The majority of fund portfolio companies will fail or produce meager returns. Thus, the focus should be on breakout companies in a portfolio that will return the entire fund. If a venture capital manager believes that a company does not have the potential to return the entire fund, the investment should not be pursued.
The four laws of venture capital are crucial to a manager’s success.
1. Returns follow a power law distribution
2. Type II errors kill returns
3. Securities pick the manager
4. Any investment must return the entire fund
These laws should be given serious consideration when managers invest in companies or institutional investors invest in funds in the venture capital world. Failure to do so will almost guarantee an unsatisfactory risk/return profile.
Please contact if you have any questions or would like to discuss this piece further.

Important Disclosures
This blog is for informational and educational purposes only. Nothing in this blog constitutes investment, legal or tax advice. This blog is not intended to constitute any offer or solicitation to buy or sell securities. Offers of securities or investment advisory services may be made only pursuant to appropriate offering or other disclosure documents, and only after prospective investors have had the opportunity to discuss all matters concerning the prospective investment or engagement with their adviser and the issuers of the securities. In addition, neither TI Platform Fund I GP, LLC nor any of its affiliated entities (collectively, “Trusted Insight”) may offer interests in any of its unregistered funds or accept subscriptions from any potential investors with whom it has no prior or existing relationship until the expiration of a 30-day “cooling off” period with each potential investor, respectively.

This blog is not an offer to sell, or solicitation of offers to buy, securities. Investments in a private fund can be made only pursuant to such fund’s subscription documents and private placement memorandum and only after careful consideration of the risk factors set forth therein. Non-private fund investment advice shall be provided in accordance with the investment management agreement. Investments entail significant risks and are suitable only for certain investors as part of an overall diversified investment strategy and only for investors able to withstand a total loss of investment. Investment advice offered by Trusted Insight is typically available only to investors who meet statutory qualifications as promulgated under the Investment Advisers Act of 1940 and the Securities Act. In addition, there can be no assurance that current investments will be realized as projected. Actual realized returns will depend on, among other factors, future operating results, the value of assets and market conditions at the time of disposition, any related transaction costs, and the timing and manner of sale, all of which may differ from the assumptions on which the information contained herein is based. It should not be assumed that any issuers described herein were or will be profitable. Forward-looking statements involve known and unknown risks, uncertainties and other factors, and accordingly, actual results may differ materially from those reflected or contemplated in such forward-looking statements. Prospective investors are cautioned not to place undue reliance on any forward-looking statements or examples and should bear in mind that past performance is not necessarily indicative of future results. Neither Trusted Insight nor any of its affiliates or principals nor any other individual or entity assumes any obligation to update any forward-looking statements as a result of new information, subsequent events or any other circumstances. All statements made herein speak only as of the date that they were originally made. Information contained herein has been obtained from sources believed to be reliable, but not guaranteed.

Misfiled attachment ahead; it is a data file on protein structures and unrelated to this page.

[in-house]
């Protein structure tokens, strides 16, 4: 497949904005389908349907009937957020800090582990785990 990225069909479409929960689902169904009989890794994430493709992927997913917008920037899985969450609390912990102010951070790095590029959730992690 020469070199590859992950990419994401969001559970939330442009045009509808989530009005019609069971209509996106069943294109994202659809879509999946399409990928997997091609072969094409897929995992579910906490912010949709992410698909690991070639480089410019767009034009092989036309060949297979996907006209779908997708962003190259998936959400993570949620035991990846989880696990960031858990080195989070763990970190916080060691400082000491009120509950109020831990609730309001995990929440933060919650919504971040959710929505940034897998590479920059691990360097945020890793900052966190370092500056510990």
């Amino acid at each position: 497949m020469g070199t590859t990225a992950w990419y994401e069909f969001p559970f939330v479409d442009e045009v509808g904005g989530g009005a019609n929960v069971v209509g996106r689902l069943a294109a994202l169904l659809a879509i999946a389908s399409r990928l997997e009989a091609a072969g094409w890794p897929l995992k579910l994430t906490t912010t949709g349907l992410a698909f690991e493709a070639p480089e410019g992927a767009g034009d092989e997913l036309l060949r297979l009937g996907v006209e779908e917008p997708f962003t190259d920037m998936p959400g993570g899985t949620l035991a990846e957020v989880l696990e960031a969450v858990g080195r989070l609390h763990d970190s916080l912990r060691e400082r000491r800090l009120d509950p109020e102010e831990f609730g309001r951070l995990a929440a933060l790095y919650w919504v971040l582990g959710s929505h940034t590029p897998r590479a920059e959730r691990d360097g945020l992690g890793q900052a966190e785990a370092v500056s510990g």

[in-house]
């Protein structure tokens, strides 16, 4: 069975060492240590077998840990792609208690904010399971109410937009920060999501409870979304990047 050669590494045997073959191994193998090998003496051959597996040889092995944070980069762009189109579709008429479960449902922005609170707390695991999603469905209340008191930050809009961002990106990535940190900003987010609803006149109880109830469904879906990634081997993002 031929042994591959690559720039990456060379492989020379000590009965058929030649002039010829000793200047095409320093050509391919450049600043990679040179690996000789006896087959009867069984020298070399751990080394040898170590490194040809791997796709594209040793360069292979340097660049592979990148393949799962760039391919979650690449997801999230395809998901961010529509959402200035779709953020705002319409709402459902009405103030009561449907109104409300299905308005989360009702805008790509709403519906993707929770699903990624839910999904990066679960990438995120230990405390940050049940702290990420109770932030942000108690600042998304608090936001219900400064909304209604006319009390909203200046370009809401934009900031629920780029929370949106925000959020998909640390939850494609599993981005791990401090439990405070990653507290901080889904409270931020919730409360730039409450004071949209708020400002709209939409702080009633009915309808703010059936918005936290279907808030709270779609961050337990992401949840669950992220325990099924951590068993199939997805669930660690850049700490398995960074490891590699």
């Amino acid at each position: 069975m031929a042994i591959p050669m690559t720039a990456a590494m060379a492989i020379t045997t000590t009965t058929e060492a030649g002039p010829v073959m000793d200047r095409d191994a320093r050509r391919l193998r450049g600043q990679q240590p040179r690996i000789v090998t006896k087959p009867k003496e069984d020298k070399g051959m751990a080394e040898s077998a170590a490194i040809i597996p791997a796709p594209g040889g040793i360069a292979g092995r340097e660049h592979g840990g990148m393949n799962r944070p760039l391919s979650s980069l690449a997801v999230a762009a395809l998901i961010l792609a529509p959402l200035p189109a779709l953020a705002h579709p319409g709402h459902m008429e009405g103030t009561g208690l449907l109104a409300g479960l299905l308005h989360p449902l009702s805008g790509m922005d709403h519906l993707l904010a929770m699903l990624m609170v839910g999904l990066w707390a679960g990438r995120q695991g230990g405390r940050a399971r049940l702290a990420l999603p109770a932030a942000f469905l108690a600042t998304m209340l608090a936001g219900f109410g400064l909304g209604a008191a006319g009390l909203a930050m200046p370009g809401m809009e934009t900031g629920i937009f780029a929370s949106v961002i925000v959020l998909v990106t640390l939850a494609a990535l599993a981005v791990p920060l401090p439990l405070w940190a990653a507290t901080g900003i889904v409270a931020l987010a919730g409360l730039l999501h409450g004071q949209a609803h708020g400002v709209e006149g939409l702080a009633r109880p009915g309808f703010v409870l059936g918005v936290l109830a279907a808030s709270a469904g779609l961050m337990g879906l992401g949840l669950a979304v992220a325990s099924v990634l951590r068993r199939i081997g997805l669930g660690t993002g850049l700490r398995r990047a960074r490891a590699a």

Information included herein does not constitute investment advice and should not be viewed as a current or past recommendation to buy or sell any securities or to adopt any investment strategy.

This blog is not to be distributed or disseminated without the prior written consent of Trusted Insight. This blog and any of the content therein is the sole and exclusive property of Trusted Insight. Nothing in this communication nor the contents of this blog are intended to imply that such investments may be considered “conservative”, “safe”, “risk-free” or “risk averse.” It should be noted that past performance is not indicative of future results.

In this article